Your core team is vital to moving your business forward. A disgruntled or dysfunctional team can ruin work ethic and dampen entrepreneurial spirits, threatening the business's success. Avoid all of this by setting up your core team to succeed. Start with finding a location that can satisfy your human resource needs and provide startup-friendly governance, first-class legal and business infrastructure and good quality of life. Your dream team only lasts as long as their happiness and productivity are alive. A location that promotes a happy business and happy workers is key.
- Your startup's unique needs
Every startup will be slightly different - what exactly does yours need to hit the ground running? Consider those needs, from intellectual property business and legal structures to tax optimisation and corporate management tools. Now ask yourself, does the jurisdiction I want to register the company in serve these needs, or will it create barriers and unnecessary complications? Work out which countries have IP box regimes, are tax-friendly to your business, and will help ensure that your rights are protected both in the Apple App Store and Google PlayStore and in court.
Which jurisdictions are best for incorporating a startup?
You've covered your basics – customers, investors, team and business needs – but what else is there to consider? Here are five more things to consider when choosing the best jurisdiction for your startup:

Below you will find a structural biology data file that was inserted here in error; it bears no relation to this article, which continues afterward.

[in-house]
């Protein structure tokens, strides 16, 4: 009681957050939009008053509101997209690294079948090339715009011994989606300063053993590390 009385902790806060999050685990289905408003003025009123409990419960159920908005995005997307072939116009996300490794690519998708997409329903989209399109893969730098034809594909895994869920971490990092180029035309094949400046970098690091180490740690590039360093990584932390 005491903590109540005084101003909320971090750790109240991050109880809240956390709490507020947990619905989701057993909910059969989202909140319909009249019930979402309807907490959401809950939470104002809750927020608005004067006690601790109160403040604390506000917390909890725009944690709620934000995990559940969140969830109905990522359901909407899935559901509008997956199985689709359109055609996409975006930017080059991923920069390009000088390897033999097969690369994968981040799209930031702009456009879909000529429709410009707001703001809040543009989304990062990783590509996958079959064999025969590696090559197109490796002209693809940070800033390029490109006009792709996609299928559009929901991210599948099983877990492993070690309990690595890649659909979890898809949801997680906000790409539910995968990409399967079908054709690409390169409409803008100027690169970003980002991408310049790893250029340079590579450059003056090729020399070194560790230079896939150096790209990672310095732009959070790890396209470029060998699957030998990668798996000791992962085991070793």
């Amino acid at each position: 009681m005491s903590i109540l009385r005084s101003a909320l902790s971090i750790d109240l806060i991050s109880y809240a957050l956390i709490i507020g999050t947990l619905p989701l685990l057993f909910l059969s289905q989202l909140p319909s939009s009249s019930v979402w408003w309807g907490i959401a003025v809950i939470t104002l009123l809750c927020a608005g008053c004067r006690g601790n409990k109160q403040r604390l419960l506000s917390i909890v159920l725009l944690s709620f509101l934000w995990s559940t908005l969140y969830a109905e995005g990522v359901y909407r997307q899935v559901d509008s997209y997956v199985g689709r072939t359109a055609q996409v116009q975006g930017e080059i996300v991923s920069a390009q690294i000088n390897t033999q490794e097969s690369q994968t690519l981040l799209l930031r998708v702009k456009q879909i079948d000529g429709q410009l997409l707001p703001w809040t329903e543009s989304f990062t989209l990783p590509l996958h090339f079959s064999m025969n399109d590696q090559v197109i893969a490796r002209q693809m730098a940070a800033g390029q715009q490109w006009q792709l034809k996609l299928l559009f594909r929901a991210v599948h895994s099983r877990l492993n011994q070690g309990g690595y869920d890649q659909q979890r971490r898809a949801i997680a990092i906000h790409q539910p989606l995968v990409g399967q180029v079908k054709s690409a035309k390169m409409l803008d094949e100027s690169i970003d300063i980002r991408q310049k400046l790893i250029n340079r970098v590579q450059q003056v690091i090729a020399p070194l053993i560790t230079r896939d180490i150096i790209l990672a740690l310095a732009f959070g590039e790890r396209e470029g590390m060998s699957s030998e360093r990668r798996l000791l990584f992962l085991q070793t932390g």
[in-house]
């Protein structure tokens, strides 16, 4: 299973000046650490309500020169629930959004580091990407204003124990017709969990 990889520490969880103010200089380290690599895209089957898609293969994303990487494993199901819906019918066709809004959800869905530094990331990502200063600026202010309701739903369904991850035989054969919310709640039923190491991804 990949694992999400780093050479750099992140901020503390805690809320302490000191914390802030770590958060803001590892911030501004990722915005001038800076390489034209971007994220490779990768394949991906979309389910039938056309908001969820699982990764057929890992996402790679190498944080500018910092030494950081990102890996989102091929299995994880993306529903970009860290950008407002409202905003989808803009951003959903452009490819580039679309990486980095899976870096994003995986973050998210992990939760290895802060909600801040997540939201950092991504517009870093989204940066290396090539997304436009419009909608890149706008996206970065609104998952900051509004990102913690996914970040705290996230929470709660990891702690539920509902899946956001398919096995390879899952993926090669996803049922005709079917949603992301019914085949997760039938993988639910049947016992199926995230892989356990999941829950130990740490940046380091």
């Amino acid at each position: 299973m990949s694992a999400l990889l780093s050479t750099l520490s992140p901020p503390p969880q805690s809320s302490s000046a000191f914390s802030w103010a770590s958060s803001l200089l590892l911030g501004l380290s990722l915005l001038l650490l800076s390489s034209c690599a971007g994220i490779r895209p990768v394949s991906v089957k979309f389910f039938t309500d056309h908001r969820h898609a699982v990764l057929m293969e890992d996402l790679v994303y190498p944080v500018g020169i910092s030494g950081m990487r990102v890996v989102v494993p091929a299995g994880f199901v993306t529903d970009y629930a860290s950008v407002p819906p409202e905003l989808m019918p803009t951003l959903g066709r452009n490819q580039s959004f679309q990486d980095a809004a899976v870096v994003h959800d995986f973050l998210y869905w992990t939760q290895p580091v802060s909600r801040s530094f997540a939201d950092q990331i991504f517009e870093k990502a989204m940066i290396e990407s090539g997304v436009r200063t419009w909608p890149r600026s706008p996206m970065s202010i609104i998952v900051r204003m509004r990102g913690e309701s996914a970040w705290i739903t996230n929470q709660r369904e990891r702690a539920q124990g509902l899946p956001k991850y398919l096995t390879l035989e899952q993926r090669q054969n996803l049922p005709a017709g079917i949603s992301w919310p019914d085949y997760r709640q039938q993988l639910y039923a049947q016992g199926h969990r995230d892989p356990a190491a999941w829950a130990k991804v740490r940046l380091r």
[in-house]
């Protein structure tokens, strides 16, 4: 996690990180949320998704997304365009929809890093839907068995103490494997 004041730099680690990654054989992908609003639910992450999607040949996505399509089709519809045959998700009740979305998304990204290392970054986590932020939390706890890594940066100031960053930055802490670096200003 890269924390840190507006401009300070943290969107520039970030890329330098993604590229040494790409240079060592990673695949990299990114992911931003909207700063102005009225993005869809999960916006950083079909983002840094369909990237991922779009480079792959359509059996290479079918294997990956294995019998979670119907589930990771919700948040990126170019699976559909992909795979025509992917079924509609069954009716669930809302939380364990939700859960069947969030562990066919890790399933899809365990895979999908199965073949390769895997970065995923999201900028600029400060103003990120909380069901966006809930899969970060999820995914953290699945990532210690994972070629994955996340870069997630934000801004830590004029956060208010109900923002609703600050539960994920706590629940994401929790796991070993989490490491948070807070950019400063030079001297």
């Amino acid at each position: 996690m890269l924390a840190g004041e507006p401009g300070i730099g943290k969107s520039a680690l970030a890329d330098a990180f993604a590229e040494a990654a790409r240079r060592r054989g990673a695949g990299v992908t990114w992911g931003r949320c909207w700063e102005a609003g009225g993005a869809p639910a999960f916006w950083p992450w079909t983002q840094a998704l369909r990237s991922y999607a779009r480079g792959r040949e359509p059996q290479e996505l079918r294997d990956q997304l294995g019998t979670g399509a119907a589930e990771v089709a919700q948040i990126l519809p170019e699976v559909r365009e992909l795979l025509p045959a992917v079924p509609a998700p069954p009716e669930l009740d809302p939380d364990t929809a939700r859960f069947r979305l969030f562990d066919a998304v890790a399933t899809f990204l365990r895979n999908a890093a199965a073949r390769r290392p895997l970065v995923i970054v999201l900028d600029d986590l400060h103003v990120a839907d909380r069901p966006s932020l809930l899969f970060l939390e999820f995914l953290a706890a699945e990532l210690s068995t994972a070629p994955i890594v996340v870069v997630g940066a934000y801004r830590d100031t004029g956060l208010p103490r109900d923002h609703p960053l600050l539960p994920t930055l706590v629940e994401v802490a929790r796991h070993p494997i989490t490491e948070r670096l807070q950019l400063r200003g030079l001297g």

- Whether share transactions (share issuance / secondary sales / reasonable KYC for shareholders) are likely to be smooth. In the UK, you can do almost any actions with your shares online and have the changes reflected in the registry within a couple of days (which unfortunately shall not work in many European countries where all the documents should be submitted in person and translated into the local language);
- Whether the operating cost can be reduced and accrued funds are enough for operations. Here, Cyprus allows various solutions to establish a business that meets the required level of substance recognised by the authorities, which allows applying relevant tax benefits. Many other EU countries provide virtual offices, accounting, etc.;
- Whether opening and operating bank accounts is quick and easy or might take years. The recent growth in the number of UK fintech (neobanks and banking apps) has resulted in increased access to e-banking business solutions in this particular jurisdiction;
- Whether tax and IP preferences are available for tech companies. From an IP box regime in Cyprus and R&D tax relief in the UK to a special tax regime attracting tech companies to Estonia, different countries offer tax and IP schemes to make tech businesses feel comfortable;
- Whether the country in question proposes additional benefits for the founders. For example, Estonia implemented an e-residence program, which allows obtaining such status in several days and registering a company promptly (and grants potential access to the Schengen Area)
Here's a table that compares some of the most popular jurisdictions for registering a startup.